Table of Contents

NIST CSF Tips by Function






How to Get Started

ID: Identify

The first  NIST CSF Function, Identify, drives home the importance of understanding what remote work cybersecurity risks the organization is susceptible to before going about putting protections in place. With more and more endpoints and with many of those now being on employee-provided networks, the risks of data leakage are becoming exponentially higher.

ID.AM: Asset Management

  1. Track assets that are moving off-prem (from previously situated on-prem) in inventories.
  2. Configure, vet, and track new assets that are acquired in response to remote work.
  3. Identify any newly allowed BYODs accessing network (via VDI, VPN, etc.).
  4. Revise processes to provision assets to remote employees.
  5. Track the changes to configuration baselines necessary for remote work.
  6. Create new configuration baselines for new devices acquired for remote work (and track the absence of those baselines for things like BYOD).
  7. Revise processes to configure newly provisioned assets.

ID.BE: Business Environment

  1. Adjust employee onboarding and off-boarding processes for social distance guidelines and travel restrictions.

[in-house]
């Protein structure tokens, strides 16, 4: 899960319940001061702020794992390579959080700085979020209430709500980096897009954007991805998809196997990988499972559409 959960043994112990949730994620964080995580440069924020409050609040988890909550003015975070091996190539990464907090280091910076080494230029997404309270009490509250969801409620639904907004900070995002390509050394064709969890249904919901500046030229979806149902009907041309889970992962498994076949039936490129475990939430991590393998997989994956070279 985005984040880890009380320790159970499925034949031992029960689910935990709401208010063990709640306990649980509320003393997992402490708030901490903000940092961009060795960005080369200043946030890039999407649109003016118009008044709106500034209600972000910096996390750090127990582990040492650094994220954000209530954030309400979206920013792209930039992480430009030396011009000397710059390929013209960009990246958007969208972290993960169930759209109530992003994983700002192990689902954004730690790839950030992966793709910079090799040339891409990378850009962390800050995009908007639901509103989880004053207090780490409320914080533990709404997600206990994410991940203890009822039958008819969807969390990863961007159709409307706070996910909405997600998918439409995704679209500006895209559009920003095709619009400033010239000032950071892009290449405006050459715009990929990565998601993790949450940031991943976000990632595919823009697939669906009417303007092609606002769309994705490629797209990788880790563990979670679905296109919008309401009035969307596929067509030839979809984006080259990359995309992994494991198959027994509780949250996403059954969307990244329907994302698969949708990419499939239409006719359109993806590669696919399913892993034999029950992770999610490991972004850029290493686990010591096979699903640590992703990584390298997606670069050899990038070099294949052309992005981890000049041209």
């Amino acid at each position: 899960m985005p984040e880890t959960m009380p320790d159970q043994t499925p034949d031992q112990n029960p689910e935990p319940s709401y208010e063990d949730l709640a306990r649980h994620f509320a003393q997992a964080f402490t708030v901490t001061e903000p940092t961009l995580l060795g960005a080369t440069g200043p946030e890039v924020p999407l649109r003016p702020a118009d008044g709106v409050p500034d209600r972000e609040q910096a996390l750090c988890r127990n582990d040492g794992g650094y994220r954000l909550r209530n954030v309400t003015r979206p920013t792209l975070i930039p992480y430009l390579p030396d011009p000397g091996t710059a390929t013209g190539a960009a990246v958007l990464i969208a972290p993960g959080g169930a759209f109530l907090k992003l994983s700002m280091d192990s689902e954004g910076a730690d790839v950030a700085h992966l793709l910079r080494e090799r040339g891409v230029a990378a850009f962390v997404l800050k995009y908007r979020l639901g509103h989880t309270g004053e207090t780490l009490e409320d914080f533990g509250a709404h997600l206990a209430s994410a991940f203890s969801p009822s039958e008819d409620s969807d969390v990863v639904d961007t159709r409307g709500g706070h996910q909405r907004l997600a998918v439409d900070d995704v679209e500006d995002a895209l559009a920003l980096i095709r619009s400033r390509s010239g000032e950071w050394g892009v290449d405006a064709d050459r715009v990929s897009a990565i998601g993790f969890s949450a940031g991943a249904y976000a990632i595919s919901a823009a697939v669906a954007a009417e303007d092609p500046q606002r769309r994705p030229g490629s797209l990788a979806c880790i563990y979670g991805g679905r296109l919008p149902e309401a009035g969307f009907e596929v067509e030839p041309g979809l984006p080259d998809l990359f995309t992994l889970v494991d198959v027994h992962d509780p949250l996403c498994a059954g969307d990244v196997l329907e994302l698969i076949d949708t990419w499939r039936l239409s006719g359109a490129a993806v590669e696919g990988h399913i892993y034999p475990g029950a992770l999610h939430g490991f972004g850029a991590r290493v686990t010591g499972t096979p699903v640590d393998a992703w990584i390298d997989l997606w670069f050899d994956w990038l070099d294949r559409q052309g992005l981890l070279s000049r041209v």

ID.GV: Governance

  1. Monitor employee absenteeism to ensure that vital remote work cybersecurity processes are appropriately staffed.
  2. Review policies and add any needed deviations to provide for remote work during the emergency.

ID.RA: Risk Assessment

  1. Re-assess risks that have changed or will change as a result of remote work.
  2. Increase the cadence of risk reviews.
  3. Ensure that the organization is collecting new threat data related to threat actors and threat actor campaigns targeting remote workforce or exploiting the current situation.

ID.RM: Risk Management Strategy

  1. Integrate risk assessment and decisions in your COVID-19 response activities.
  2. Document any significant changes to the security strategy and program based on new remote work cybersecurity risks and obtain senior management authorization.

ID.SC: Supply Chain Risk Management

  1. Ensure that critical vendors can continue to support you per agreed SLAs and with remote service as appropriate.
  2. Review pandemic response plans and activities for key vendors.
  3. Increase monitoring on business conditions to identify critical suppliers that may be in financial distress.

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 Axio’s Top 50 NIST CSF Tips to Address Remote Work Cybersecurity Risk

PR: Protect

Once the organization has a grasp of the systems, assets, data, and capabilities in its environment and their associated risks, the next Function, Protect, guides actions for deciding what specific steps to take to protect them.

During the pandemic and lockdown, users have had fewer options for “off-work” hours. This has resulted in an increased engagement across devices and more opportunities for exploitation.

PR.AC: Identity Management, Authentication and Access Control

  1. Make sure that all accounts that are used for remote access have been approved and documented.